Cowboys expose 49ers' biggest weakness in bashing: Talent

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AP

Cowboys expose 49ers' biggest weakness in bashing: Talent

If there is such a thing as being “due” in sports (and there actually isn’t, so you can probably stop reading now), the San Francisco 49ers had Sunday coming to them.
 
After all, the anomaly of being the “best winless team in football” based on margin of defeat lasts only so long until the “winless” part trumps the “best” part, because even the Los Angeles Chargers – the previous “best bad team in football” – aren’t the Chargers all the time.
 
So it was that the Dallas Cowboys exposed every weakness the 49ers have with the simplest thing there is.
 
Talent.
 
The Cowboys did everything they wanted, but only whenever they wanted it, in a 40-10 dope-slapping that could actually have been worse than it was. The 49er offense was properly stymied (again), gaining only 290 yards (4.5 yards per play) and the defense was thoroughly Elliotted (as in Ezekiel-ed, who averaged 8.1 yards in his 27 touches). San Francisco’s warts were rubbed until they glowed, and if not for the fact that head coach Kyle Shanahan already knew where they were, he’d have been shocked to see how visible they were.
 
And therein lies the takeaway from another day at Not-So-Great-America. It turns out that the 49ers weren’t very good at much of anything before Sunday except just how far away they are from what Shanahan and general manager John Lynch believe is their destiny. C.J.  Beathard remained the rookie quarterback he is, and Carlos Hyde's hard-won 68 rushing yards led to no scores. Indeed, San Francisco's only touchdown came on a four-yard improv sprint from Beathard, who is by no means a running quarterback except in abject flight.

Next week in Philadelphia figures to be no less grisly, if you’re waiting for that magic moment when “0” becomes “1.” That is, of course, unless Washington exposes the Eagles as less than what they seem, which is very often the case in the new parity-gripped NFL.

But there are subsequent get-well games at home against Arizona and then at New York against the Giants the week after, so whatever dreams you might have about them running the table backwards and getting the first overall pick in the draft are still light years from realization.
 
This is, however, another healthy reminder that the job to be done is at least two more years in the undoing before the doing can actually begin. Not that the players or coaches needed another lesson, mind you – they know.
 
But maybe you needed it, just to keep your delusions in check. Maybe the people who were “due” were all of you.
 
But that’s unfair, too. You didn’t undo this franchise. All you did was believe, and there’s nothing wrong with that – as long you know there will be more days like this before your team starts handing out the 40-10’s.
 
In the meantime, there is beer.

Three things you need to know from 49ers' 40-10 loss vs Cowboys

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AP

Three things you need to know from 49ers' 40-10 loss vs Cowboys

SANTA CLARA -- Three things you need to know about the 49ers’ 40-10 loss to the Dallas Cowboys in Week 7 on Sunday:

1. A major step backward
So much for the 49ers’ somewhat-impressive streak of close losses.

There was nothing encouraging about what transpired in the 49ers' worst loss at Levi’s Stadium. It was also the franchise's worst home loss since Mike Singletary's team absorbed a 45-10 thumping against the Atlanta Falcons on Oct. 11, 2009.

Was there anything positive to take from this game?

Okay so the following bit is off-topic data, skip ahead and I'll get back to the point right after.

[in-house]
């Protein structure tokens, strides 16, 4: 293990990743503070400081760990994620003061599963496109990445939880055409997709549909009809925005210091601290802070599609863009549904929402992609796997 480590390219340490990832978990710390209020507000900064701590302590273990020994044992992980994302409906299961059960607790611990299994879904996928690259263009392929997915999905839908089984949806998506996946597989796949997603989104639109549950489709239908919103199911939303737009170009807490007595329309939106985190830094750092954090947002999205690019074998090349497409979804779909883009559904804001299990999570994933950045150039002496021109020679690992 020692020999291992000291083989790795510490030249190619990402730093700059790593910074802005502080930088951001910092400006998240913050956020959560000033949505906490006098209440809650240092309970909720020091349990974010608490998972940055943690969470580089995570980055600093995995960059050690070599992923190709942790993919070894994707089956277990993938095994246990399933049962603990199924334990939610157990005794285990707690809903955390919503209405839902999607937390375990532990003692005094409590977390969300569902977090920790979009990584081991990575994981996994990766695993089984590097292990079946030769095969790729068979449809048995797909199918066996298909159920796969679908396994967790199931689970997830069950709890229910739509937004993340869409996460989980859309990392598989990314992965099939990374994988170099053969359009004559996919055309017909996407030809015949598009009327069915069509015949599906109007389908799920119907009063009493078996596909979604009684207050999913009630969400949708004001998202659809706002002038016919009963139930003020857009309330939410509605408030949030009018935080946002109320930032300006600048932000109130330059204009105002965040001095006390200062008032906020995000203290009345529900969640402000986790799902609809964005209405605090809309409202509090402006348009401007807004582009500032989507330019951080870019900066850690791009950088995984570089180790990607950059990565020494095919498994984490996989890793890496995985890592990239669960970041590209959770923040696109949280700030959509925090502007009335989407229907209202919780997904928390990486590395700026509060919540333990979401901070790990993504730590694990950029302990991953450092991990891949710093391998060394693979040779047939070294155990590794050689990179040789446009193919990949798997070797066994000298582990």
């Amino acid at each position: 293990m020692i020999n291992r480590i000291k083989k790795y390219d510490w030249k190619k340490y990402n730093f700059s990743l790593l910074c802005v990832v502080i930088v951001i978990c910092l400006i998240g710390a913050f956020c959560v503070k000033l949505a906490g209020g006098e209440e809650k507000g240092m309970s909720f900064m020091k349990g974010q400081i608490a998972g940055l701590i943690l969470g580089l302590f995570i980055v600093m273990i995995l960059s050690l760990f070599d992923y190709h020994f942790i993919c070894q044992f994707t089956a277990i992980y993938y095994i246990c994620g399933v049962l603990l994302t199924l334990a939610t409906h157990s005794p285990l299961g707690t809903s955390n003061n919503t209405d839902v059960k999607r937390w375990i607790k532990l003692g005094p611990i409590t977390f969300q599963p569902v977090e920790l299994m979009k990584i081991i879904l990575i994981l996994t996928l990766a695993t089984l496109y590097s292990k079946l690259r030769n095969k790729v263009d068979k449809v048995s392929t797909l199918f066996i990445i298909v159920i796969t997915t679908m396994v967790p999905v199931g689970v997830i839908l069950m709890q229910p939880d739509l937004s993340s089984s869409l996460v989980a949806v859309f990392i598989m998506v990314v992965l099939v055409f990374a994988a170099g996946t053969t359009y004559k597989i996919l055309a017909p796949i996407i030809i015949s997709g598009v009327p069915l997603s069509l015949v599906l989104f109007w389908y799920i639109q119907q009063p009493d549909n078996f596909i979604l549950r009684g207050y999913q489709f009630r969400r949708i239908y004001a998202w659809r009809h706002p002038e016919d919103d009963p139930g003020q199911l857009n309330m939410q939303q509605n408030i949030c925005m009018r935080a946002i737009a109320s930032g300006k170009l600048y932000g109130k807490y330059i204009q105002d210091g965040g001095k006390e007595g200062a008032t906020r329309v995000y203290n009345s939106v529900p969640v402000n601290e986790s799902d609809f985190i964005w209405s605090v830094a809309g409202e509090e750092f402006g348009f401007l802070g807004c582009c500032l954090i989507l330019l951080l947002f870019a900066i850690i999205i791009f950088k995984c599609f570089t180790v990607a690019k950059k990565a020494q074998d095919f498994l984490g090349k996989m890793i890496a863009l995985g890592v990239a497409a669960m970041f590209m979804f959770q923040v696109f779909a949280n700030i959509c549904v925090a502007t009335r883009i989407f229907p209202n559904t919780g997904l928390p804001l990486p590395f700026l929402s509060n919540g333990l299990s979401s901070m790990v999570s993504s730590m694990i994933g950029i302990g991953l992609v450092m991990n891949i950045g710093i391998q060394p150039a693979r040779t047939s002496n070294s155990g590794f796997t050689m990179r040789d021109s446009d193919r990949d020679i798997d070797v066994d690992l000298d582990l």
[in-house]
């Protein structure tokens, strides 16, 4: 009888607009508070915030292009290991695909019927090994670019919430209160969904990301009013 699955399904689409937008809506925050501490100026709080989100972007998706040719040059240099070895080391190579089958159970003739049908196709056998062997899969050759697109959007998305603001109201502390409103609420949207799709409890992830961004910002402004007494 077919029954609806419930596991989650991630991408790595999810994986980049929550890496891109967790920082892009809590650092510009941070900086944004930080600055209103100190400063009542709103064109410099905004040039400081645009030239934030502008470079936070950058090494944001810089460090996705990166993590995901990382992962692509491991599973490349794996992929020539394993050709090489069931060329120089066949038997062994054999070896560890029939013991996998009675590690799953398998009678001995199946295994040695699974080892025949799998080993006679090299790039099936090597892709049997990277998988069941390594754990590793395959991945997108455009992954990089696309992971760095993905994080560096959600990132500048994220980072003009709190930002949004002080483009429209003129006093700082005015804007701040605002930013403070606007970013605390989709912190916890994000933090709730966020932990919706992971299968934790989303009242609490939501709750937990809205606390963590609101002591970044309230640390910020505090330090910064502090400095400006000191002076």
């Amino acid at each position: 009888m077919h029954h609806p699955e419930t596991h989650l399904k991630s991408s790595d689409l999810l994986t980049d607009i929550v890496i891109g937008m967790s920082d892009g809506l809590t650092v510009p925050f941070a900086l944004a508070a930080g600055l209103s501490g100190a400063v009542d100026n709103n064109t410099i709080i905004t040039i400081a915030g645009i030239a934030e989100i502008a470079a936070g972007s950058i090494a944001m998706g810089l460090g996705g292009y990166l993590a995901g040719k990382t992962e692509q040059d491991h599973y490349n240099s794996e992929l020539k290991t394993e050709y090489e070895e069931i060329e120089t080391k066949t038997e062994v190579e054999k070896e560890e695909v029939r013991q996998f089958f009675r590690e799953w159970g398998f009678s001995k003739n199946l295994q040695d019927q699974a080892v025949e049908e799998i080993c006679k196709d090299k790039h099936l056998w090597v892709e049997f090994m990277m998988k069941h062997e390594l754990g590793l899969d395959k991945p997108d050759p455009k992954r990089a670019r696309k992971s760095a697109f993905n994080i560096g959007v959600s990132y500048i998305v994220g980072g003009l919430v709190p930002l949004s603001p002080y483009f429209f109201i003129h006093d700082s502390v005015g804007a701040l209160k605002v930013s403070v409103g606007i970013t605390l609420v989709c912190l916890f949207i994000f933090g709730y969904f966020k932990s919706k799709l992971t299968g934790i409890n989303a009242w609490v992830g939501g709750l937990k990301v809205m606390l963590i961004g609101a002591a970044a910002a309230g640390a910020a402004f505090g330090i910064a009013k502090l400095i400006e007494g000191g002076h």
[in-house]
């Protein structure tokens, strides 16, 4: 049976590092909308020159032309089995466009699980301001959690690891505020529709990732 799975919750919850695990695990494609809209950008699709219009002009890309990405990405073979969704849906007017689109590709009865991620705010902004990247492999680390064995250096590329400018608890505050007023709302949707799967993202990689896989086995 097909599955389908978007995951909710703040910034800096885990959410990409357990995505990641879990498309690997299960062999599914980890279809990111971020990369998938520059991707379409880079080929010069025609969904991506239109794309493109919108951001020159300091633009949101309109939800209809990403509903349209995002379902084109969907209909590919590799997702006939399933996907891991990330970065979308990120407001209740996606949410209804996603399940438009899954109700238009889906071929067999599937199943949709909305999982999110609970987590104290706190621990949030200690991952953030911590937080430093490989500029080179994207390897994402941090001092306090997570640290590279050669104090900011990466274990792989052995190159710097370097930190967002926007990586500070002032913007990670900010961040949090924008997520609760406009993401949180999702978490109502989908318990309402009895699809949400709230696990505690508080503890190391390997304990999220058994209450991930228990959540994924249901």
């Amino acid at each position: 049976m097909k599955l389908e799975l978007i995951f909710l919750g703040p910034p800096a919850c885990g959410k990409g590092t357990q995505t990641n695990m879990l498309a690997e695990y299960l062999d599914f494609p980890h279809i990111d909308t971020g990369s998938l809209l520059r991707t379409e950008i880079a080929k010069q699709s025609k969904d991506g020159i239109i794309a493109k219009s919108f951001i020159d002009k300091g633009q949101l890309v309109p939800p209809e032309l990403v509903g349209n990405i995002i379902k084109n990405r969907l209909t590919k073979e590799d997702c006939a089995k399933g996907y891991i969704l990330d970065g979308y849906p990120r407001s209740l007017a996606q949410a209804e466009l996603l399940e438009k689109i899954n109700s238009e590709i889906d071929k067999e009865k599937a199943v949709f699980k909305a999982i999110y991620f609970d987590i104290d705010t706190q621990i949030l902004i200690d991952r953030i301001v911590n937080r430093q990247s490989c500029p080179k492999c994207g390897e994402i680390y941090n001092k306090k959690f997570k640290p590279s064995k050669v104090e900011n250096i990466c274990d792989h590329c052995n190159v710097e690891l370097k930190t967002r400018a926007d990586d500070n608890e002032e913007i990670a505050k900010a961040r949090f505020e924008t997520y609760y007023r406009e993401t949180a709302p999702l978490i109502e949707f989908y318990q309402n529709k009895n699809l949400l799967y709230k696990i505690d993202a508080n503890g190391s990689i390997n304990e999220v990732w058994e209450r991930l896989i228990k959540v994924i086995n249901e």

“No, not right now,” 49ers coach Kyle Shanahan said. “It was disappointing. I think all three phases, players and coaches, we’ve got to play better than that, a lot better to give ourselves a chance to win.”

The competitive nature of the 49ers’ past five games was one thing. But with a big home loss on such an emotional day, it is fair to say that the honeymoon is over for Shanahan and general manager John Lynch. The 49ers looked like a team devoid of any leadership, and brings more scrutiny onto the organization’s decision last week to release linebacker NaVorro Bowman.

Now, the 49ers face a crossroads. With another cross-country trip ahead, the 49ers have to regroup in a hurry in order to avoid another embarrassing blowout against the Philadelphia Eagles.

2. Beathard’s first start
Rookie quarterback C.J. Beathard certainly was not the reason the 49ers got blown out. In his first NFL start, he showed a lot of toughness, which was to be expected. He was sacked five times. But most of those sacks could have been avoided. He has to get rid of the ball quicker, especially on three-step drops.

Beathard also showed some promise, too. He let the ball fly deep for Marquise Goodwin, who caught four passes for 80 yards. Beathard completed 22 of 38 passes for 235 yards.

Beathard accounted for the 49ers’ only touchdown with a 4-yard touchdown in the fourth quarter. There seems to be little doubt it was in the best interest of the organization to begin evaluating what it has for the future with the permanent switch from Brian Hoyer to Beathard.

3. Dwight Clark’s Day
The 49ers, of course, did nothing to evoke any memories of the great teams on which Dwight Clark played. Well, they did look a lot like Clark’s first team with the 49ers.

The 49ers of 1979 lost their first seven games of the season. This year’s team matched that start for the worst beginning to a season in franchise history.

More than 35 of Clark’s teammates off the 1981 Super Bowl team were in attendance to honor a pay tribute to Clark, who is battling ALS. Now in a wheelchair and considerably lighter, Clark delivered some poignant remarks at halftime.

Clark, 60, told his old teammate, Keena Turner, who works as vice president of football affairs, that all he wanted was to see some of his old teammates.

“And the 49ers heard that and flew all these players in, so I could see them one more time,” Clark said.